A federal appeals court Thursday declared that the Defense of Marriage Act unconstitutionally denies federal benefits to married gay couples, a groundbreaking ruling all but certain to wind up before the U.S. Supreme Court. In its unanimous decision, the three-judge panel of the 1st U.S. Circuit Court of Appeals in Boston said the 1996 law that defines marriage as a union between a man and a woman deprives gay couples of the rights and privileges granted to heterosexual couples.
Freedom to Marry press release:
Today a federal three-judge panel, including two Republican appointees, unanimously ruled that Section Three of the so-called Defense of Marriage Act, which discriminates against the marriages of same-sex couples performed in the states, is unconstitutional. Below is a statement from Evan Wolfson, founder and President of Freedom to Marry, and the architect of the Hawaii marriage case cited in the unanimous opinion:
“Today’s unanimous decision issued by the First Circuit Court of Appeals is a powerful affirmation that the so-called Defense of Marriage Act is an unconstitutional and unjust law whose days are numbered. This ruling will return the federal government to its historic role of respecting marriages performed in the states, without carving out a ‘gay exception’ that denies thousands of protections. As more loving same-sex couples commit their lives to one another in marriage, the harms of this unjust law become more clear—from service members, risking their lives to protect ours, being denied the ability to protect their own families through military medical insurance or survivor benefits to senior citizens having to move out of their homes after their partners of many decades pass on because they cannot access Social Security protections afforded any other legally married couple.”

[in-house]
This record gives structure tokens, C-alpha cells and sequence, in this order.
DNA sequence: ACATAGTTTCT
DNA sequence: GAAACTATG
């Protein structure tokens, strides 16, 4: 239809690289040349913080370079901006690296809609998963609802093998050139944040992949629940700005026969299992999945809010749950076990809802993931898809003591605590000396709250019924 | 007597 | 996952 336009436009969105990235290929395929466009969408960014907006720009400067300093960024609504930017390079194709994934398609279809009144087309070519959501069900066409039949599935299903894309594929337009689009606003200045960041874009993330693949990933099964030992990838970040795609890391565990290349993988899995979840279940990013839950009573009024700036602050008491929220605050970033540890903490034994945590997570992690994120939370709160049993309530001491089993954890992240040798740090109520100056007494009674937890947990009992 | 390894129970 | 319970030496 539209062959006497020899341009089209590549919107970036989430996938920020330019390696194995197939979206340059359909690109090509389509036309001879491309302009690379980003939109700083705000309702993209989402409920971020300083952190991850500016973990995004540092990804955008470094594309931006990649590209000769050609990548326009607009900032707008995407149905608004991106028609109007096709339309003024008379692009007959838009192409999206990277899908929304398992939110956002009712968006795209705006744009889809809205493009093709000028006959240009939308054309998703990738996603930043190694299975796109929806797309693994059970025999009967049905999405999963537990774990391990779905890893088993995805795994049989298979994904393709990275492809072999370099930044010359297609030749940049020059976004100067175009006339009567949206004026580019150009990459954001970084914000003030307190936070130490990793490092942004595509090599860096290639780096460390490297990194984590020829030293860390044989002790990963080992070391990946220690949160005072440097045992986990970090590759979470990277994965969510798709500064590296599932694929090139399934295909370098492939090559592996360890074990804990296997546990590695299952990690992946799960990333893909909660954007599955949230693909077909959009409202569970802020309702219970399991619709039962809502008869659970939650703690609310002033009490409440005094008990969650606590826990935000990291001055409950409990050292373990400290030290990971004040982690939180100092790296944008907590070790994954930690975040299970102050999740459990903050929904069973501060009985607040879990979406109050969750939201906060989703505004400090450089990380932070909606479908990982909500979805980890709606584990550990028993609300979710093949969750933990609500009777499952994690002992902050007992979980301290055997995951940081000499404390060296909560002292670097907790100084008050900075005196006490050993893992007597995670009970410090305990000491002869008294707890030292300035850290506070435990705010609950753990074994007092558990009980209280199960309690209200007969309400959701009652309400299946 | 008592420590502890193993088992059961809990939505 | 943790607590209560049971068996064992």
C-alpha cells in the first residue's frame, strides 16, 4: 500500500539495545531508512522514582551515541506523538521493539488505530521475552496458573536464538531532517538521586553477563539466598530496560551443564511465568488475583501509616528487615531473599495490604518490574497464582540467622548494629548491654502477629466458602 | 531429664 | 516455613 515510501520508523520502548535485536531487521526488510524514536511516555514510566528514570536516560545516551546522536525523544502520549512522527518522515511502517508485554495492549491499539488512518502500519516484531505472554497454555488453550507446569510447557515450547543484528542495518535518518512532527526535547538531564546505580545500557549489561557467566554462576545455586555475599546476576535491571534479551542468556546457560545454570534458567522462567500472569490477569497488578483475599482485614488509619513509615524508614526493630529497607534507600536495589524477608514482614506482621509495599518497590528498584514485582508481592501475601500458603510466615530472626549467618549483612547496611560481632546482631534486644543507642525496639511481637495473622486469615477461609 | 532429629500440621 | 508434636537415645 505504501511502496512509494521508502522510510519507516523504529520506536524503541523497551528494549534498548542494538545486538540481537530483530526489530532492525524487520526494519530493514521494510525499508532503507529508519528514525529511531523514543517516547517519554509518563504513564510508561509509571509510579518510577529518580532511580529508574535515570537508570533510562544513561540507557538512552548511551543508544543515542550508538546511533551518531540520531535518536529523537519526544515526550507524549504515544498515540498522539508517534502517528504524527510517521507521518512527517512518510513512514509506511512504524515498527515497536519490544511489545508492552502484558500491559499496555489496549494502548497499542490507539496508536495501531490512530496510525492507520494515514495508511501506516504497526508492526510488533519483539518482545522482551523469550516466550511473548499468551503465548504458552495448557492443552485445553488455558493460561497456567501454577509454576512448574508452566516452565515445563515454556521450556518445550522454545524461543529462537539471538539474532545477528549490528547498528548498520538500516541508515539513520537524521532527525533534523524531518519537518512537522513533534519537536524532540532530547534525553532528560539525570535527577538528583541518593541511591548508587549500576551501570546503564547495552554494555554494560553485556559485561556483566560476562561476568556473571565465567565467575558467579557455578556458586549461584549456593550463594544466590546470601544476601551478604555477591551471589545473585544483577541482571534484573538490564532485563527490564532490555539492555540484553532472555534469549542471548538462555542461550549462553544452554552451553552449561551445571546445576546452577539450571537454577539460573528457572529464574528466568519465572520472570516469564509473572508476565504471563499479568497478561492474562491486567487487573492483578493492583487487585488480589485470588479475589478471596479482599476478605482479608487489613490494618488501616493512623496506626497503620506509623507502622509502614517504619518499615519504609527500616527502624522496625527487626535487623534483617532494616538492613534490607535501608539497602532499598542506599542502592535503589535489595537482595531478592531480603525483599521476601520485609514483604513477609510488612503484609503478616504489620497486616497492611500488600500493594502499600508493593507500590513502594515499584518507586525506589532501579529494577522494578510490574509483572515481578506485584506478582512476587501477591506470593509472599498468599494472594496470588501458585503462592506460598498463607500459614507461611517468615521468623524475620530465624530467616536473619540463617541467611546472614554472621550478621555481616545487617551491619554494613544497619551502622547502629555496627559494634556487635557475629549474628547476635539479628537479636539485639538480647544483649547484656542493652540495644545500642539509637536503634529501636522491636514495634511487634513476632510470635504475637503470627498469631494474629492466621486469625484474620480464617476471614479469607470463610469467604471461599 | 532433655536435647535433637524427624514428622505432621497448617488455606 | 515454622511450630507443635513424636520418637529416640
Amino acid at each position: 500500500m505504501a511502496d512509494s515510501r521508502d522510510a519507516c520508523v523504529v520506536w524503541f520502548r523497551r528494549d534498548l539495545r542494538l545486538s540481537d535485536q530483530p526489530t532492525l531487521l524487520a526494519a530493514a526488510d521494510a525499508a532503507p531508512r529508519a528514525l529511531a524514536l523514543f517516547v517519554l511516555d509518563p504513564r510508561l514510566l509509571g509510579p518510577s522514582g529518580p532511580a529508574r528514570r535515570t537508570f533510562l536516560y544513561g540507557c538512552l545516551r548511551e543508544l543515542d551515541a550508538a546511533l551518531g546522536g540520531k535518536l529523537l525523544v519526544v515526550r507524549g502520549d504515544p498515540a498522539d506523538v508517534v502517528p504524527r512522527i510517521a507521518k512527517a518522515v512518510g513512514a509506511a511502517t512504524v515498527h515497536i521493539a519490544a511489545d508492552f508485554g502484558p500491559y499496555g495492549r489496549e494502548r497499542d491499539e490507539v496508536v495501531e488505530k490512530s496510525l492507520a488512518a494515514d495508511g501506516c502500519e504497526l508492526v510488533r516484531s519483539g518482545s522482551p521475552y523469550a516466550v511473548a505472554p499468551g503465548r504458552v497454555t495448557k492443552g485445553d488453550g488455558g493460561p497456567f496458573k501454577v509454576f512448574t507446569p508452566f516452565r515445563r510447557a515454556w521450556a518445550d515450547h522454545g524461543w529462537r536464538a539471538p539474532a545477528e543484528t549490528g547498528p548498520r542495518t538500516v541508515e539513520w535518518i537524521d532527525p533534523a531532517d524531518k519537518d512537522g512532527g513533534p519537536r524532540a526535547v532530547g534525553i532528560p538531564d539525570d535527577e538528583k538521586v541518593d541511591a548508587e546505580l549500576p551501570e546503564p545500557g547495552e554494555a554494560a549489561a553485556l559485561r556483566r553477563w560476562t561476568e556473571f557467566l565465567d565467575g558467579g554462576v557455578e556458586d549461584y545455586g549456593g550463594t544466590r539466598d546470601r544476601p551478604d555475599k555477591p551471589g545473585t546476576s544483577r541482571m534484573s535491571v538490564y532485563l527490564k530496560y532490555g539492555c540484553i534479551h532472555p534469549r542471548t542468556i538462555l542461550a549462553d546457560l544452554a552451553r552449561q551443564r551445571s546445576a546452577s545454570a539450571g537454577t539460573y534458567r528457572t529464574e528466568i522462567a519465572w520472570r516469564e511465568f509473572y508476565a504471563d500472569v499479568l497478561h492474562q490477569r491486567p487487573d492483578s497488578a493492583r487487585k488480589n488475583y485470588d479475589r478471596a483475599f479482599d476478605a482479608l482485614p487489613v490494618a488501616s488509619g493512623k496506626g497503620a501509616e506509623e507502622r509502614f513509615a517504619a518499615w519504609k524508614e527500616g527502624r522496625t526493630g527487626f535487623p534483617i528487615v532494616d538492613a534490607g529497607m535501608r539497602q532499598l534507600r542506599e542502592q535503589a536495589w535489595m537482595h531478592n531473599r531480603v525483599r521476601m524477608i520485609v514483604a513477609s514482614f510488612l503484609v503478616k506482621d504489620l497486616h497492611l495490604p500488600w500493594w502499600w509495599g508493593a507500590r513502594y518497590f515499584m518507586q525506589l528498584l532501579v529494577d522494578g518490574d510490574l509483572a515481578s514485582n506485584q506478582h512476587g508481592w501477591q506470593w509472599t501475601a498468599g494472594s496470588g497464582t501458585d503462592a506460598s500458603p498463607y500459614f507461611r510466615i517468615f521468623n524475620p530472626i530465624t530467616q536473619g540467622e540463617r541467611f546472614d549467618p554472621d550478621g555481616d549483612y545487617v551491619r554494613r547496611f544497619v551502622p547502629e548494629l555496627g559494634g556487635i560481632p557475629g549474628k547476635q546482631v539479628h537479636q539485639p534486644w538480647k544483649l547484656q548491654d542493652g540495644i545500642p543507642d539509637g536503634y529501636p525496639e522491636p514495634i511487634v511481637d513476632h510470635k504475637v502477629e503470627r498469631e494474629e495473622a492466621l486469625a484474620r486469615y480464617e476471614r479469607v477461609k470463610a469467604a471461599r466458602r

More after the jump...
If Section Three of DOMA goes and the rest is allowed to stand, the feds would have to recognize the rights of legally married same-sex couples but state governments in places where same-sex marriage is illegal would not. So same-sex couples who want to access the all the rights and responsibilities that come with marriage—those controlled by the feds and those controlled by the states—would have to move to states where same-sex marriage is legal to enjoy all the rights of marriage. You would think that opponents of marriage equality in states like, say, North Carolina (which recently passed an anti-gay marriage amendment to its state constitution), or Kansas (where loving Christian ministers are calling on the federal government to execute gay men and lesbians), would be delighted at the prospect of a DOMA stripped of Section Three. A Section-Three-free DOMA would create a huge incentive for same-sex couples to leave shitholes like Kansas and Mississippi for saner places like Massachusetts, New York, Iowa, Connecticut, Vermont, New Hampshire, and Washington D.C.—and soon (fingers crossed) Washington state, Maine, and Maryland.
So buck up, haters! If the Supreme Court scraps Section Three of DOMA and lets the rest of it stand, all the gay people in your state will move away. Your daughter's hair will look like shit at her wedding—but, hey, that's a small price to pay for a homofree Kansas, right?
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